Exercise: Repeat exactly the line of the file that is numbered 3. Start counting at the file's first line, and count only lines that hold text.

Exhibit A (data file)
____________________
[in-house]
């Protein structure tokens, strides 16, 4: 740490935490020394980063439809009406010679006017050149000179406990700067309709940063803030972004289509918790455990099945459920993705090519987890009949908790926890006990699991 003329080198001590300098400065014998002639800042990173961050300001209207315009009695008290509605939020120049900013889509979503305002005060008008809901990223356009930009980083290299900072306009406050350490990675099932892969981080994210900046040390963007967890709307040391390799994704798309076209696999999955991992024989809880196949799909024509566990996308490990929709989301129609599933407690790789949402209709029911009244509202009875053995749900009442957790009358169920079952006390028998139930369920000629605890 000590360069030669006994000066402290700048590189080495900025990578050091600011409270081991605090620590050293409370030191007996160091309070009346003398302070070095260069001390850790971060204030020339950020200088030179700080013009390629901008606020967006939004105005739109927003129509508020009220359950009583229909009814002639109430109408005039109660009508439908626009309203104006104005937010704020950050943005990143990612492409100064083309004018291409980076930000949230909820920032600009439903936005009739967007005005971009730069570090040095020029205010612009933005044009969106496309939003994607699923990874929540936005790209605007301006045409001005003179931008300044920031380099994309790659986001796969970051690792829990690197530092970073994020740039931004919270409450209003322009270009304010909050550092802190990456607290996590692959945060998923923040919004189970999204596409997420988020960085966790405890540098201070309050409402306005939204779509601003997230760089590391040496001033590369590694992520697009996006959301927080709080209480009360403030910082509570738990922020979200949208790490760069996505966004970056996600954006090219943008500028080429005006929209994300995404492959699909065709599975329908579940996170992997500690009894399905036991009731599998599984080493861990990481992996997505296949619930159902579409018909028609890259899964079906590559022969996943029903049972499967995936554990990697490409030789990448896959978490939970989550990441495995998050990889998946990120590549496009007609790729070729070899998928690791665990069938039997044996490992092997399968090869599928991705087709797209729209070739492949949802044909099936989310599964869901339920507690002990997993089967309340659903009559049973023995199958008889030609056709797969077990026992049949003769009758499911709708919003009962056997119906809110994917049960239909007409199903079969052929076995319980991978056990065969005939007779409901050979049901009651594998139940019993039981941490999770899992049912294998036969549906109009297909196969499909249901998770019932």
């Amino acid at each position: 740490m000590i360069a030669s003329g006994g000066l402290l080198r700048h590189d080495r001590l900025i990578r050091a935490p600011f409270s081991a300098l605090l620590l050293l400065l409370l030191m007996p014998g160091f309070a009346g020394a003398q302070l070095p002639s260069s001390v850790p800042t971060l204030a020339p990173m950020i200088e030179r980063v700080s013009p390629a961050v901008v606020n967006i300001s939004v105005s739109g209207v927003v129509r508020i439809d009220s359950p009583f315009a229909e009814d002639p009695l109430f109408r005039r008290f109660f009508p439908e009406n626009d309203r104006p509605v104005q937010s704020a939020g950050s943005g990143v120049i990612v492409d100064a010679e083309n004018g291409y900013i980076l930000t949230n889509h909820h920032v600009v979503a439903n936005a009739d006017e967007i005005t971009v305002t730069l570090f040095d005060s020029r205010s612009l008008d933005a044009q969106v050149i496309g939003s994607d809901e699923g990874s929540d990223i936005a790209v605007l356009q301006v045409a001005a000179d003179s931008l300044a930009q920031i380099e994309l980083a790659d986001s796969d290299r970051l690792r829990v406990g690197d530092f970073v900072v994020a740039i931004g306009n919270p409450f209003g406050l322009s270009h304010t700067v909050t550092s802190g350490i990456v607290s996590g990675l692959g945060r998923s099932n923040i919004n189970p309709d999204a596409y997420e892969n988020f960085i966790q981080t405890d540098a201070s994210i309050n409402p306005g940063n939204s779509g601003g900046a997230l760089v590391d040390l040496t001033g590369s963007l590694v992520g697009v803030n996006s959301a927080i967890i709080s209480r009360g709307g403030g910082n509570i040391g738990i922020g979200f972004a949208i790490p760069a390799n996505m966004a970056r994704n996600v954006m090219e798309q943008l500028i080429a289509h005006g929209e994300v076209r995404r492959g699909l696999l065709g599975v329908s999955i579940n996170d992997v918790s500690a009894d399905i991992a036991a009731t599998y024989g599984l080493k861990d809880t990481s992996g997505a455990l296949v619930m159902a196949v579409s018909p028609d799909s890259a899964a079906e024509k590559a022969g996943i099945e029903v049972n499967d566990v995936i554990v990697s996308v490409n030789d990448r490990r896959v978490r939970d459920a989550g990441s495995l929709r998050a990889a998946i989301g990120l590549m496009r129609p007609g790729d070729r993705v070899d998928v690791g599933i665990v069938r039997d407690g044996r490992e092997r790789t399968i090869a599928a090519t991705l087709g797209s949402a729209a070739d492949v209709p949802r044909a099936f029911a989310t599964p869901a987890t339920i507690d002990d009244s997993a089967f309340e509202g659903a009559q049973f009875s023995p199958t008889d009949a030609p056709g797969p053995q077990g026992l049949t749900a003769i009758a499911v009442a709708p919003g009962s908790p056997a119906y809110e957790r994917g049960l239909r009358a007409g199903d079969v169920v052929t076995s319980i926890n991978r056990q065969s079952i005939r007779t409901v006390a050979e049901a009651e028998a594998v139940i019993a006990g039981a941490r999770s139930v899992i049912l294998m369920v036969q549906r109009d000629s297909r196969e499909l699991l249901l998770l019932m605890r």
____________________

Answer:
């Amino acid at each position: 740490m000590i360069a030669s003329g006994g000066l402290l080198r700048h590189d080495r001590l900025i990578r050091a935490p600011f409270s081991a300098l605090l620590l050293l400065l409370l030191m007996p014998g160091f309070a009346g020394a003398q302070l070095p002639s260069s001390v850790p800042t971060l204030a020339p990173m950020i200088e030179r980063v700080s013009p390629a961050v901008v606020n967006i300001s939004v105005s739109g209207v927003v129509r508020i439809d009220s359950p009583f315009a229909e009814d002639p009695l109430f109408r005039r008290f109660f009508p439908e009406n626009d309203r104006p509605v104005q937010s704020a939020g950050s943005g990143v120049i990612v492409d100064a010679e083309n004018g291409y900013i980076l930000t949230n889509h909820h920032v600009v979503a439903n936005a009739d006017e967007i005005t971009v305002t730069l570090f040095d005060s020029r205010s612009l008008d933005a044009q969106v050149i496309g939003s994607d809901e699923g990874s929540d990223i936005a790209v605007l356009q301006v045409a001005a000179d003179s931008l300044a930009q920031i380099e994309l980083a790659d986001s796969d290299r970051l690792r829990v406990g690197d530092f970073v900072v994020a740039i931004g306009n919270p409450f209003g406050l322009s270009h304010t700067v909050t550092s802190g350490i990456v607290s996590g990675l692959g945060r998923s099932n923040i919004n189970p309709d999204a596409y997420e892969n988020f960085i966790q981080t405890d540098a201070s994210i309050n409402p306005g940063n939204s779509g601003g900046a997230l760089v590391d040390l040496t001033g590369s963007l590694v992520g697009v803030n996006s959301a927080i967890i709080s209480r009360g709307g403030g910082n509570i040391g738990i922020g979200f972004a949208i790490p760069a390799n996505m966004a970056r994704n996600v954006m090219e798309q943008l500028i080429a289509h005006g929209e994300v076209r995404r492959g699909l696999l065709g599975v329908s999955i579940n996170d992997v918790s500690a009894d399905i991992a036991a009731t599998y024989g599984l080493k861990d809880t990481s992996g997505a455990l296949v619930m159902a196949v579409s018909p028609d799909s890259a899964a079906e024509k590559a022969g996943i099945e029903v049972n499967d566990v995936i554990v990697s996308v490409n030789d990448r490990r896959v978490r939970d459920a989550g990441s495995l929709r998050a990889a998946i989301g990120l590549m496009r129609p007609g790729d070729r993705v070899d998928v690791g599933i665990v069938r039997d407690g044996r490992e092997r790789t399968i090869a599928a090519t991705l087709g797209s949402a729209a070739d492949v209709p949802r044909a099936f029911a989310t599964p869901a987890t339920i507690d002990d009244s997993a089967f309340e509202g659903a009559q049973f009875s023995p199958t008889d009949a030609p056709g797969p053995q077990g026992l049949t749900a003769i009758a499911v009442a709708p919003g009962s908790p056997a119906y809110e957790r994917g049960l239909r009358a007409g199903d079969v169920v052929t076995s319980i926890n991978r056990q065969s079952i005939r007779t409901v006390a050979e049901a009651e028998a594998v139940i019993a006990g039981a941490r999770s139930v899992i049912l294998m369920v036969q549906r109009d000629s297909r196969e499909l699991l249901l998770l019932m605890r």